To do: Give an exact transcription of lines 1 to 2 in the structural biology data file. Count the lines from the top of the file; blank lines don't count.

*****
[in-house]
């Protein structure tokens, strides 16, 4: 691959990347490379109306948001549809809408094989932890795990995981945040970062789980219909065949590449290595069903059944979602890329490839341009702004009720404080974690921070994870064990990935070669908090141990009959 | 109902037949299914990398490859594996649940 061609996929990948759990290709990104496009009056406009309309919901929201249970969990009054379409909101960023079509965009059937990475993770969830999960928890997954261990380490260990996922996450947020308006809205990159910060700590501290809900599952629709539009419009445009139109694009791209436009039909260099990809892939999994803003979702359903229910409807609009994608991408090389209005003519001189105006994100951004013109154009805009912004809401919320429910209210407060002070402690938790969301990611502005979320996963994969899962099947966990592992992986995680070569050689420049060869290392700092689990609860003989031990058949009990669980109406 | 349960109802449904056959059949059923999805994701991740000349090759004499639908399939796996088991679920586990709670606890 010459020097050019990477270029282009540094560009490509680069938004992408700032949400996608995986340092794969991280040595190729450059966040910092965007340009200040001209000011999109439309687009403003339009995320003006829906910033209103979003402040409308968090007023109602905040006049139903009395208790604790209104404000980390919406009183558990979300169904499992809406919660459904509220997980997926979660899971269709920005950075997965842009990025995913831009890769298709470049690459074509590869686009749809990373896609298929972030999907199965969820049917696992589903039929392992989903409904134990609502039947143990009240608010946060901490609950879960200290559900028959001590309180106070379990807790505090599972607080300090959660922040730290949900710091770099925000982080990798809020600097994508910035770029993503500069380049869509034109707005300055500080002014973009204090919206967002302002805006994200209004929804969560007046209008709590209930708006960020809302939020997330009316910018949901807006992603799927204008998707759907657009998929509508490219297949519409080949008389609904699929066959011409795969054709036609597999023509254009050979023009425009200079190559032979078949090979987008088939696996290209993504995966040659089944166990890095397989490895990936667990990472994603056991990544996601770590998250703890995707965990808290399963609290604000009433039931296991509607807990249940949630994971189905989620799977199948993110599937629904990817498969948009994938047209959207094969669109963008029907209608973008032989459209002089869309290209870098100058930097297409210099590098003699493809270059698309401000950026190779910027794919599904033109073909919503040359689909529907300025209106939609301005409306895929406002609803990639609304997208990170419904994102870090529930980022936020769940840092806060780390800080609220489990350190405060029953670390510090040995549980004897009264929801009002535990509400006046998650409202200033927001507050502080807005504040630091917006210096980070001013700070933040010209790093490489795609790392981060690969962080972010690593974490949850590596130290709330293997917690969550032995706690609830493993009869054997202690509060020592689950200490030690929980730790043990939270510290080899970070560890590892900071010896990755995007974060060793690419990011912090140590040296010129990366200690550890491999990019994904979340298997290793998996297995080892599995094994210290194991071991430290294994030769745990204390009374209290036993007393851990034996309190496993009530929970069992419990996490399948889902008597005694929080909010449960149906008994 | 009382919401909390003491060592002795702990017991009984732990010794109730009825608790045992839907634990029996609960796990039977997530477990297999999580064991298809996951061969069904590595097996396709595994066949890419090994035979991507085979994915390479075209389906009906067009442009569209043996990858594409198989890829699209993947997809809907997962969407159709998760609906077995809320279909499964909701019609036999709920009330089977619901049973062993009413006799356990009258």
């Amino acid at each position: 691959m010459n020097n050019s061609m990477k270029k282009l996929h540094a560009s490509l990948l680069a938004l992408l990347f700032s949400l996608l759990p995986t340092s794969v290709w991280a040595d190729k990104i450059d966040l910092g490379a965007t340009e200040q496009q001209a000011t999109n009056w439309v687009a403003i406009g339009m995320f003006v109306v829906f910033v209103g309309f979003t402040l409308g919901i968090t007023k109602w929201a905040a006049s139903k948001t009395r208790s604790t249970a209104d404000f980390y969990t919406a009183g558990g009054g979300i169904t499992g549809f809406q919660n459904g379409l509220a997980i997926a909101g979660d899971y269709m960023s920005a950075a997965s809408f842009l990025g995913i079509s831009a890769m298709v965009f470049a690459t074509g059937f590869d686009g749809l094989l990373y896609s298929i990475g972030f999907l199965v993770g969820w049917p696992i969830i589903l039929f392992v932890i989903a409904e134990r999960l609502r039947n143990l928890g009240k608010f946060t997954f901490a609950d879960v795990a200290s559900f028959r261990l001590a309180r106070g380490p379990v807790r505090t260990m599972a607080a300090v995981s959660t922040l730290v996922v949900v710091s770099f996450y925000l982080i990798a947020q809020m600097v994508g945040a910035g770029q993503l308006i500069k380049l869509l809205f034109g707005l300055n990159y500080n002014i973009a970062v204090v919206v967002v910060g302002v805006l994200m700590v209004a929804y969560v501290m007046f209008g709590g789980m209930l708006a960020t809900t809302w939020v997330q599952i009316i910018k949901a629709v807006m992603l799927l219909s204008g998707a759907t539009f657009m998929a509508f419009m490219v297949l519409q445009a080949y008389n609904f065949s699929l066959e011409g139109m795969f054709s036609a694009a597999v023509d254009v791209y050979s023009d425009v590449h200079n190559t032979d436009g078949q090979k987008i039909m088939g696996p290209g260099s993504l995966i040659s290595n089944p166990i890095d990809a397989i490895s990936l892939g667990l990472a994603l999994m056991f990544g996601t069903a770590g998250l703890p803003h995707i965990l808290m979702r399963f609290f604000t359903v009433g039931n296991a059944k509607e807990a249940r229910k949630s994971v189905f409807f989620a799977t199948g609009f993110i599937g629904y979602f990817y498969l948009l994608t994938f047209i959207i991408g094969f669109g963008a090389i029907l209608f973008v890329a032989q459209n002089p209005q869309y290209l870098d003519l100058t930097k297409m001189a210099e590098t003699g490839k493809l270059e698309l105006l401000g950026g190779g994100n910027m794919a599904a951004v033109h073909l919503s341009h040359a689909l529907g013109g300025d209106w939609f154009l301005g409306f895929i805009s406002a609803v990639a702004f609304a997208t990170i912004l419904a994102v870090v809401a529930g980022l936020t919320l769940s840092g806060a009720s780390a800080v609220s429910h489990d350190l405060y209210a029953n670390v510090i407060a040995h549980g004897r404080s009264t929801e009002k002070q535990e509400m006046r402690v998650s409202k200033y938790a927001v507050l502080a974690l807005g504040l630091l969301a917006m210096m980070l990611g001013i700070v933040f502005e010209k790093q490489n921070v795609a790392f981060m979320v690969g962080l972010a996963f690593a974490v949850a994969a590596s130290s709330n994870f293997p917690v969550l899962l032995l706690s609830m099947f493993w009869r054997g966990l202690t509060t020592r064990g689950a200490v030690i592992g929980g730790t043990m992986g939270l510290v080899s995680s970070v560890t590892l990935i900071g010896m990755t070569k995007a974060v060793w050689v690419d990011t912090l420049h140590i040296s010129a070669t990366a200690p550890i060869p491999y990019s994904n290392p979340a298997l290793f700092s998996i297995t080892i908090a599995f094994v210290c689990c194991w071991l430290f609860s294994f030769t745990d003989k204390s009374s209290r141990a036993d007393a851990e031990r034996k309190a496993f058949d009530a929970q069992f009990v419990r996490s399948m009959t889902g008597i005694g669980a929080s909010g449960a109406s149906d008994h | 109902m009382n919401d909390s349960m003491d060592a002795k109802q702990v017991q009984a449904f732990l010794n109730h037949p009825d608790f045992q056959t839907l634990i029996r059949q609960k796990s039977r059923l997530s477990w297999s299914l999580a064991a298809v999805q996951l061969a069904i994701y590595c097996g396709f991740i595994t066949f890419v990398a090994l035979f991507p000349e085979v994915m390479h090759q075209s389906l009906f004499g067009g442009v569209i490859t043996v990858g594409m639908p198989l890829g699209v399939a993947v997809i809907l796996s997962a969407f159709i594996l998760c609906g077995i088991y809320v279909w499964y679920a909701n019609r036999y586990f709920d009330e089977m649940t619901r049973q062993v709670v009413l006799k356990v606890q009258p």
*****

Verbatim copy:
[in-house]
């Protein structure tokens, strides 16, 4: 691959990347490379109306948001549809809408094989932890795990995981945040970062789980219909065949590449290595069903059944979602890329490839341009702004009720404080974690921070994870064990990935070669908090141990009959 | 109902037949299914990398490859594996649940 061609996929990948759990290709990104496009009056406009309309919901929201249970969990009054379409909101960023079509965009059937990475993770969830999960928890997954261990380490260990996922996450947020308006809205990159910060700590501290809900599952629709539009419009445009139109694009791209436009039909260099990809892939999994803003979702359903229910409807609009994608991408090389209005003519001189105006994100951004013109154009805009912004809401919320429910209210407060002070402690938790969301990611502005979320996963994969899962099947966990592992992986995680070569050689420049060869290392700092689990609860003989031990058949009990669980109406 | 349960109802449904056959059949059923999805994701991740000349090759004499639908399939796996088991679920586990709670606890 010459020097050019990477270029282009540094560009490509680069938004992408700032949400996608995986340092794969991280040595190729450059966040910092965007340009200040001209000011999109439309687009403003339009995320003006829906910033209103979003402040409308968090007023109602905040006049139903009395208790604790209104404000980390919406009183558990979300169904499992809406919660459904509220997980997926979660899971269709920005950075997965842009990025995913831009890769298709470049690459074509590869686009749809990373896609298929972030999907199965969820049917696992589903039929392992989903409904134990609502039947143990009240608010946060901490609950879960200290559900028959001590309180106070379990807790505090599972607080300090959660922040730290949900710091770099925000982080990798809020600097994508910035770029993503500069380049869509034109707005300055500080002014973009204090919206967002302002805006994200209004929804969560007046209008709590209930708006960020809302939020997330009316910018949901807006992603799927204008998707759907657009998929509508490219297949519409080949008389609904699929066959011409795969054709036609597999023509254009050979023009425009200079190559032979078949090979987008088939696996290209993504995966040659089944166990890095397989490895990936667990990472994603056991990544996601770590998250703890995707965990808290399963609290604000009433039931296991509607807990249940949630994971189905989620799977199948993110599937629904990817498969948009994938047209959207094969669109963008029907209608973008032989459209002089869309290209870098100058930097297409210099590098003699493809270059698309401000950026190779910027794919599904033109073909919503040359689909529907300025209106939609301005409306895929406002609803990639609304997208990170419904994102870090529930980022936020769940840092806060780390800080609220489990350190405060029953670390510090040995549980004897009264929801009002535990509400006046998650409202200033927001507050502080807005504040630091917006210096980070001013700070933040010209790093490489795609790392981060690969962080972010690593974490949850590596130290709330293997917690969550032995706690609830493993009869054997202690509060020592689950200490030690929980730790043990939270510290080899970070560890590892900071010896990755995007974060060793690419990011912090140590040296010129990366200690550890491999990019994904979340298997290793998996297995080892599995094994210290194991071991430290294994030769745990204390009374209290036993007393851990034996309190496993009530929970069992419990996490399948889902008597005694929080909010449960149906008994 | 009382919401909390003491060592002795702990017991009984732990010794109730009825608790045992839907634990029996609960796990039977997530477990297999999580064991298809996951061969069904590595097996396709595994066949890419090994035979991507085979994915390479075209389906009906067009442009569209043996990858594409198989890829699209993947997809809907997962969407159709998760609906077995809320279909499964909701019609036999709920009330089977619901049973062993009413006799356990009258």